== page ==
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  7. vannillarock says:

    it looks fabulous! if you think crispy, streaky, porky, or best back too cruel, what about daisy (as in ‘pushing up..’)
    ….your shed is nicer than martha’s..

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  8. dorothy says:

    I did see those corbels and so loved how creative you were with them. I have other architectural odds and ends if you’re ever interested. Loved your plant choices.

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  9. Jeanie T says:

    Oh, Barbara, I love “the shed”! It is full of personality and imagination (the pretty part goes without saying). You guys put your hearts and souls into it and that makes it even more special. You get an A+ and a double promotion!
    I think the pig is a girl and that Bedelia would be a fitting name for her. Bedelia from Amelia.
    Rember the Amelia Bedelia stories? I love them. Keep up the good work you kids.

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    • Amelia Bedelia! Oh, I absolutely love that (people need to know I live in Amelia county to understand why this is such a perfect suggestion!) I do remember those stories dearly now that you revive that memory. Thanks, Jeanie, and your suggestion is right up at the top of the list! XXX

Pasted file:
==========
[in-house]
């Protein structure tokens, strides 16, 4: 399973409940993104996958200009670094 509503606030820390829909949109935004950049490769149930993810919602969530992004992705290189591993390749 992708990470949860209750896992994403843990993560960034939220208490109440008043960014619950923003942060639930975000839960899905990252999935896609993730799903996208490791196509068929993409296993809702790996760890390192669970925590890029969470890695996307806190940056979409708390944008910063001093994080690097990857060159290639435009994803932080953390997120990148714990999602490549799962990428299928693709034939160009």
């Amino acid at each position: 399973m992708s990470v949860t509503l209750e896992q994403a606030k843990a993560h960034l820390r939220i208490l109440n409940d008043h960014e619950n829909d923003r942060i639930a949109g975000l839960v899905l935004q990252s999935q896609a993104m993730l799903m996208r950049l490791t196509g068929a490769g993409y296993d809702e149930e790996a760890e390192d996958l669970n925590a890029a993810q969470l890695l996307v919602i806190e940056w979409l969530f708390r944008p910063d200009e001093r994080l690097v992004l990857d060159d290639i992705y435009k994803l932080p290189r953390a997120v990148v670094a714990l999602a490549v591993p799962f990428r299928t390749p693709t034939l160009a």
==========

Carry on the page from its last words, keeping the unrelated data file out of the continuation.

Like

  10. joannesisco says:

    I love the flow of pictures as your shed and garden took shape. What a great project!!
    … and that little porker is the cutest! I’m on Team Prosciutto … LOVED it. Although Maggie’s suggestion of Schneider made me laugh out loud. Might need to be a Canadian to get it though 🙂

    Like

  11. M-R says:

    Good GRIEF, Barbara ! – I am so impressed I can scarcely SPEAK !!! That is the most lovely and satisfying a makeover as I can remember seeing: congratulations all ’round (especially to the construction supervisor and backup) !